HAPPY NEW YEAR!
YES! We have begun the foundations for the kiln shed and kiln! Now that the family are truly safe and settling into our own home, I can start the task of getting my work back on track. It is, of course, the firing of the kiln that finally defines the potter. So, after ten months in limbo, the joyous rebuilding begins!
In the corner of the front yard, behind the existing shed (which is currently home to a bevvy of cats) and at the end of the driveway, is a triangular space begging to be used. It is away from the house, which is important for fire safety, but much closer to the studio than my kiln was in Mashiko. It was always a challenge carrying pots to the kiln during rain, as my vessels are glazed raw and even one drop of rain can cause the glaze to crawl. During the four months of winter here the issue will be snow, which is unfamiliar territory for me. The first time I saw snow was the day I arrived in Japan, 22 years ago next week, and even in Mashiko we only had two or three snowfalls on average each year. It has been snowing to a greater or lesser degree every day here since Christmas, and I am told to expect at least a metre of snow by February. The children have been having snow ball fights and building snowmen and igloos to their hearts delight, and there is no greater joy than to hear children's laughter echoing through the flurries of snow in the garden.
I had arranged for the local contractor, Shimojo san, to start the foundations last month, before the ground froze, but the best laid plans...
As fate would have it, he arrived first thing in the morning on January 11th, and amid light flurries began setting up his theodolite.
The first day was spent taking levels, setting squares, driving pegs and putting up the outer guide frame. The kiln shed will be 3.6 metres wide by 4.5 metres deep. Once the outer framing was completed, he parked the back hoe ready for work the next day. He assured me that we can complete the job despite the snow, and I must trust him on this as he was born here and knows his craft well.
By 6:00AM the dawn lights the sky with amber and gold beyond the mountains to the south east, those mountains we crossed ten months ago, but the sun does not show its face over their peaks till after 7:15 as the kids go off to school. At 8:00AM the work begins in earnest. Excavating with the back hoe to lines drawn in calcium on the snowy ground, it is hard to tell the calcium from the snow! As the sun warms the ground the snow begins to melt.
By the time Sean is ready for preschool the main excavations are well underway. I cannot help but dance for joy, and Mika happens to catch a snap shot before I realize I'm being watched! It has begun, after all the trials of last year, it has begun!
A five centimetre layer of gravel is spread over the foundations next. We use recycled crushed concrete, rather than new gravel. Apart from my stance in terms of recycling for environmental reasons, it's cheaper! The truncated pyramid form of the foundation and the gravel are important for proper drainage.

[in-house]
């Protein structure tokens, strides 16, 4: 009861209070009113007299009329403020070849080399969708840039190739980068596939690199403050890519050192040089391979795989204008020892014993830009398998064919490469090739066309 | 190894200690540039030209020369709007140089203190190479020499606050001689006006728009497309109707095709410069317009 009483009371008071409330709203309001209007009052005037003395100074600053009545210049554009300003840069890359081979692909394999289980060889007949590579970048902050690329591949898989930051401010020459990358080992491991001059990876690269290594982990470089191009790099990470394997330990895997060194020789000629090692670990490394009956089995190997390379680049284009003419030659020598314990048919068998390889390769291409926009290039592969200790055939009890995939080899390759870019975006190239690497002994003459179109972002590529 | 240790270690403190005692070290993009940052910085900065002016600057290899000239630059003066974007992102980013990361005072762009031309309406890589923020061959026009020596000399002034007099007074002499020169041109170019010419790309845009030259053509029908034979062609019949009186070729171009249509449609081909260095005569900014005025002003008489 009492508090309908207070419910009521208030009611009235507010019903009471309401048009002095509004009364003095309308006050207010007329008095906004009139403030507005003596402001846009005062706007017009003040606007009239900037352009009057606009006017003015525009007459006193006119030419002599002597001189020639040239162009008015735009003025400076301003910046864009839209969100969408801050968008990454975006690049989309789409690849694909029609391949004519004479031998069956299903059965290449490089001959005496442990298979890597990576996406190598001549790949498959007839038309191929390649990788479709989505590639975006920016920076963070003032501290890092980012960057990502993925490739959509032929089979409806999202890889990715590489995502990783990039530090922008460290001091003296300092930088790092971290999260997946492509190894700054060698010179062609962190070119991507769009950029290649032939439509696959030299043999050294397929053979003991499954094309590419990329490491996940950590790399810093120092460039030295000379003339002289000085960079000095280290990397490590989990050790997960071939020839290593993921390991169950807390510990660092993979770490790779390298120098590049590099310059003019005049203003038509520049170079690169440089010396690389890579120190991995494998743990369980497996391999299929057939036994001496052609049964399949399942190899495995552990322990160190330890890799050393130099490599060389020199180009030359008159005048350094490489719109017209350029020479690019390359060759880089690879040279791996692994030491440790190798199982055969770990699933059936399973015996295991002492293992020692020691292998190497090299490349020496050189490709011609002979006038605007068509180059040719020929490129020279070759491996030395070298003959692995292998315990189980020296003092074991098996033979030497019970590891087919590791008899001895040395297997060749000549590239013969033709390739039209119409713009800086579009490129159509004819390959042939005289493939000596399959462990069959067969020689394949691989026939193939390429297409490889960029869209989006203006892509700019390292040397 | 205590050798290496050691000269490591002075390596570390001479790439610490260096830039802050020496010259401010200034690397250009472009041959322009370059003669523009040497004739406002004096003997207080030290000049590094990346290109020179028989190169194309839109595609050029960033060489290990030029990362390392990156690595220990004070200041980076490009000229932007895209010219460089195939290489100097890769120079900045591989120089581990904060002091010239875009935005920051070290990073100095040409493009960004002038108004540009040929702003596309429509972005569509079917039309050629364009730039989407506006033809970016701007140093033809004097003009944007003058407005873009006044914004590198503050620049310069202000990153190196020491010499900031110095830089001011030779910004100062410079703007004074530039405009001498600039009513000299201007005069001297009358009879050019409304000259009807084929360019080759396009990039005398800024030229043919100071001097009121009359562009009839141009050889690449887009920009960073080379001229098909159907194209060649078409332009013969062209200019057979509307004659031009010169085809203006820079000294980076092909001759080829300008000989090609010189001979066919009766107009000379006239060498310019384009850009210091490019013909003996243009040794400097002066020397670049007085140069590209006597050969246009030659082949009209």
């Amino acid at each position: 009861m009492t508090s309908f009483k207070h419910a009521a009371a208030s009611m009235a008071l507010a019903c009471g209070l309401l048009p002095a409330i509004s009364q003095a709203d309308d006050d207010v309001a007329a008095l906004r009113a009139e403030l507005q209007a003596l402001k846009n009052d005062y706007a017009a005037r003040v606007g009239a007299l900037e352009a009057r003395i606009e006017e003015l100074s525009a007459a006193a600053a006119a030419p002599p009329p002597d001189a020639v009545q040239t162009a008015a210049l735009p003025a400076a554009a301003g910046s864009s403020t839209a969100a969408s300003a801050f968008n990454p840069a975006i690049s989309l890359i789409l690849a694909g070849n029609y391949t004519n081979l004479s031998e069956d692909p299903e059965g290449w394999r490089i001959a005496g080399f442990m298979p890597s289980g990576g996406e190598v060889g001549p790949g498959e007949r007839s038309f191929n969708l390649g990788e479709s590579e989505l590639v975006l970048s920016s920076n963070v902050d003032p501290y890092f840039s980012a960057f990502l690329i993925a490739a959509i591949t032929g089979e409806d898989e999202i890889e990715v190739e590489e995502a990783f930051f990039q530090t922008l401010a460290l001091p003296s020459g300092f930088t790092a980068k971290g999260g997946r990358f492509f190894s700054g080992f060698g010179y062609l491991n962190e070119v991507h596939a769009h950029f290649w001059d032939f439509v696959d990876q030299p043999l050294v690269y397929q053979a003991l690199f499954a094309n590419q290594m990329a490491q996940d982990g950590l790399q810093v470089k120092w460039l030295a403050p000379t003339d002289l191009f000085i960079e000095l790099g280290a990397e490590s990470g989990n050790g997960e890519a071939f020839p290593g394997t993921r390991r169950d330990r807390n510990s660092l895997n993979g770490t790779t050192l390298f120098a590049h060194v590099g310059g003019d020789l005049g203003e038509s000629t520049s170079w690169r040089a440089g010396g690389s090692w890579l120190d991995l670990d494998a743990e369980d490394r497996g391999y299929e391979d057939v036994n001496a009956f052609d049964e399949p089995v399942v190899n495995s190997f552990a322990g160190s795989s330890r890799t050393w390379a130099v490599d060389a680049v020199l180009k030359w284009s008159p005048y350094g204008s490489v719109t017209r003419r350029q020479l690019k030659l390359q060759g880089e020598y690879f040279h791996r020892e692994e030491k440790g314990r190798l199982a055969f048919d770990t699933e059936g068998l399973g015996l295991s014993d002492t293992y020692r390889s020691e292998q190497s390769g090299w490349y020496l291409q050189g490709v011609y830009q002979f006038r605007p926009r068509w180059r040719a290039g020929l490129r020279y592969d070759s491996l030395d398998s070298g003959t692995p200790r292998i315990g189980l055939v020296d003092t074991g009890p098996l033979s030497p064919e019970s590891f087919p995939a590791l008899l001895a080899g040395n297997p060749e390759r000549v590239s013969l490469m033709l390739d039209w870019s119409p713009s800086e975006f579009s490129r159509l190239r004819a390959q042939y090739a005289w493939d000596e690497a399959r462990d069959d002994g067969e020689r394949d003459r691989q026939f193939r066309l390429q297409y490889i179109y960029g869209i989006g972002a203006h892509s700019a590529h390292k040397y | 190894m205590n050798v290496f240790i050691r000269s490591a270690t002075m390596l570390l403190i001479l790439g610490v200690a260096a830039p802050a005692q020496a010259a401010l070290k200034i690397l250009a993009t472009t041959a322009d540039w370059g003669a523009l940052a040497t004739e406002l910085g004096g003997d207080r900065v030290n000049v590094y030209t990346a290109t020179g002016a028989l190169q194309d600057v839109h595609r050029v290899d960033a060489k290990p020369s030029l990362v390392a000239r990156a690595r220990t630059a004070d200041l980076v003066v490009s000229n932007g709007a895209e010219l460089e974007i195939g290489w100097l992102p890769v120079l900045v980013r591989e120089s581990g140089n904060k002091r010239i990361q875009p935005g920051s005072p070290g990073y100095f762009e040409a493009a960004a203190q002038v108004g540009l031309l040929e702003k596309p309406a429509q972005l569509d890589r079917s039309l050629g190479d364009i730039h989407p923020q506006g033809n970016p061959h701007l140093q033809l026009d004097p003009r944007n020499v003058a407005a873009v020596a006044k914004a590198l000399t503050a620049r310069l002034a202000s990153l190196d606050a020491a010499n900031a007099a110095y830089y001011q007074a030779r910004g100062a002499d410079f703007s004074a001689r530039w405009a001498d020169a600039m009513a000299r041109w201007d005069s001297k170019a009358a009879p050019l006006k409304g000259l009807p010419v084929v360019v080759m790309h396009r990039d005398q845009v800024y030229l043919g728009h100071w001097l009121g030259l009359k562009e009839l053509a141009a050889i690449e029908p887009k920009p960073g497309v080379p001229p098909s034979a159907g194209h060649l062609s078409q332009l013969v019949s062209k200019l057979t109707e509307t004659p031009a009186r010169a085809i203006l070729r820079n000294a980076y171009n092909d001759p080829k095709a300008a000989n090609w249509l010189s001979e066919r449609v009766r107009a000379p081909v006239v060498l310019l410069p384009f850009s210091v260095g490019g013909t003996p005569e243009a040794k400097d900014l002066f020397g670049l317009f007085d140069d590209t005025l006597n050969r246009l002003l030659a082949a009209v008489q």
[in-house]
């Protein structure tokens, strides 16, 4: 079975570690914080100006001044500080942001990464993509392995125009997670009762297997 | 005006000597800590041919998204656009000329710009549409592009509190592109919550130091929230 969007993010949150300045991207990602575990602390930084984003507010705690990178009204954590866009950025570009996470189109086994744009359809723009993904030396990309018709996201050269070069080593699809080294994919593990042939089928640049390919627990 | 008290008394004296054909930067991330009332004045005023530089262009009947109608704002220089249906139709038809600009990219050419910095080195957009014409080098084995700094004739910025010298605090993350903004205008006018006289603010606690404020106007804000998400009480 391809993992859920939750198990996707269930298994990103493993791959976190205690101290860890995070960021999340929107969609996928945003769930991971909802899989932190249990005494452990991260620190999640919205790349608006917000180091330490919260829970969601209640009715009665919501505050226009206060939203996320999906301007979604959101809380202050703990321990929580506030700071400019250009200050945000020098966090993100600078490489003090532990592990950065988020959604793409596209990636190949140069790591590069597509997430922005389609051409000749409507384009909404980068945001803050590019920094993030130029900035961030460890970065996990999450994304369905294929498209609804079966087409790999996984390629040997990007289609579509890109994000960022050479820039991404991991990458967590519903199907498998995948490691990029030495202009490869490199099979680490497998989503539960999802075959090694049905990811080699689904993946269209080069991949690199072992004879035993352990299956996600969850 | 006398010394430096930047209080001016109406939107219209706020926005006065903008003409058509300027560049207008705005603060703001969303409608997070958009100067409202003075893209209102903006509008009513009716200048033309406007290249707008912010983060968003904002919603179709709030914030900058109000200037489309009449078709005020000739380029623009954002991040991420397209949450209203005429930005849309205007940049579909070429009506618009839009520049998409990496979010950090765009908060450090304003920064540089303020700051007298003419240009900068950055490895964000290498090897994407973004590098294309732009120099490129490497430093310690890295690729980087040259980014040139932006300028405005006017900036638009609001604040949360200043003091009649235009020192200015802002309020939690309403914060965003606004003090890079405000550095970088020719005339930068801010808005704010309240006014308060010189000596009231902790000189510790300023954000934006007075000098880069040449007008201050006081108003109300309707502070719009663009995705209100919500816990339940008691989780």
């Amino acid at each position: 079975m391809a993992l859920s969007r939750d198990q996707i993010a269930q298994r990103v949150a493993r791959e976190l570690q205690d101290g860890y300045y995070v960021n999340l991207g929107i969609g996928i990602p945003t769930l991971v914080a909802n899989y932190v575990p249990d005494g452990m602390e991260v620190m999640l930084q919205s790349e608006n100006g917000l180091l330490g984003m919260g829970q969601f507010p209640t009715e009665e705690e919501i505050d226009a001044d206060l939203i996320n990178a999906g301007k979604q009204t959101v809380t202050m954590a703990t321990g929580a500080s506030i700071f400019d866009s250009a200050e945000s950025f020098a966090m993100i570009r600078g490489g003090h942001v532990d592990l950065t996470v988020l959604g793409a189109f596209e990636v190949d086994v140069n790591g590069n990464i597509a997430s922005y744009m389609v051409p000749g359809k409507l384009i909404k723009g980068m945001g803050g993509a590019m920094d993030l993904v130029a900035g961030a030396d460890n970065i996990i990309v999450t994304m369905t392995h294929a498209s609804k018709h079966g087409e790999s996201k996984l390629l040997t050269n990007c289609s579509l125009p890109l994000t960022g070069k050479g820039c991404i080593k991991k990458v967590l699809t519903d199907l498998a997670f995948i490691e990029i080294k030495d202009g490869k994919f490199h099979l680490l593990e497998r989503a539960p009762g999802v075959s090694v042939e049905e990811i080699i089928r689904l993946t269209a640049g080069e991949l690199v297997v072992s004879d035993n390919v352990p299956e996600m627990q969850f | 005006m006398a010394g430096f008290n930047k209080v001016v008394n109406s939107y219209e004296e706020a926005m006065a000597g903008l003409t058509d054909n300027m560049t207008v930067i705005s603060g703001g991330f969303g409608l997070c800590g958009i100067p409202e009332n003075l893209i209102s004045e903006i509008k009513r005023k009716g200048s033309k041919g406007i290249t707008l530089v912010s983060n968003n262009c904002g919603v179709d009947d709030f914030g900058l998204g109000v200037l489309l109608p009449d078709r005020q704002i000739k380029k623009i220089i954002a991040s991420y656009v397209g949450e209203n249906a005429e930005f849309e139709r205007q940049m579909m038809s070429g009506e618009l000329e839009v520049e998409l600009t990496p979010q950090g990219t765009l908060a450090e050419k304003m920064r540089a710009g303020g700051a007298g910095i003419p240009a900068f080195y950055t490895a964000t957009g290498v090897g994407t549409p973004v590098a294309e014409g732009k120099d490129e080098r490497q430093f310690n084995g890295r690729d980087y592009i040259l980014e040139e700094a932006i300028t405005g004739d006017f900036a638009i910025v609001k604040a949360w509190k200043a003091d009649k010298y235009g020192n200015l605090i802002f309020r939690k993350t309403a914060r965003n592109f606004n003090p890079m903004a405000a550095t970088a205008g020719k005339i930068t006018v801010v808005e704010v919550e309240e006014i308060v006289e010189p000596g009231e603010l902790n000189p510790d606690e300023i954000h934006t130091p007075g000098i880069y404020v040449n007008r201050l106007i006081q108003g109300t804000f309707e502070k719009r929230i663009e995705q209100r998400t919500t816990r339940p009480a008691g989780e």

The gravel is compressed and compacted with a vibrating roller, and levels are rechecked.
Once compressed, a damp proof sheet is spread over the foundations, and set in place with 5 centimetres of concrete.
Patches of concrete on top of the damp sheet will act as supports for the steel reinforcing. By 3:45PM the sun vanishes through the trees beyond the ridge to the south west and ice crystals stretch their talons across the puddles from the melted snow in the driveway. Shimojo san covers the foundations with tarpaulins, and assures me it will be OK overnight.
Overnight was minus 11 centigrade, and the tarpaulins are frozen to the surface of the concrete. I wait with baited breath for Shimojo sans arrival. "No problems," he says. "It's perfect."
Day 3, today, we frame the outside with the formers for the concrete and set the steel reinforcing. One of the many lessons which I learned from the earthquake was the importance of a strong foundation. That is why I have asked a professional to do the job.
The square and level are checked and double checked.
Steel reinforcing rod is set at 20 centimetre intervals. The total weight of the kiln will be about 7 tonnes, and the reinforcing has been calculated to support that weight. Anchor bolts for the kiln shed are welded to the steel reinforcing. The house in Ichikai was not secured to the stone footings, so when the earthquake hit the whole house was shaken from it's foundations. The angle iron frame around the kiln will likewise be anchored to the concrete this time, but those anchor bolts will need to be embedded later. It is important to learn the lessons from our experiences in order build a better future.
On the level, on the square, framed and reinforced. We will pour the slab on Monday, and it will take at least a week to cure. I hope to begin the kiln shed on the 23rd of January, and build the kiln in February.
My plans, however, are not set in concrete. I take each day as it comes, grateful for my blessings, and I know that I am moving forward. I know how suddenly circumstances can change, and so I hope for a bright future, but I am taking care to build it on a strong foundation.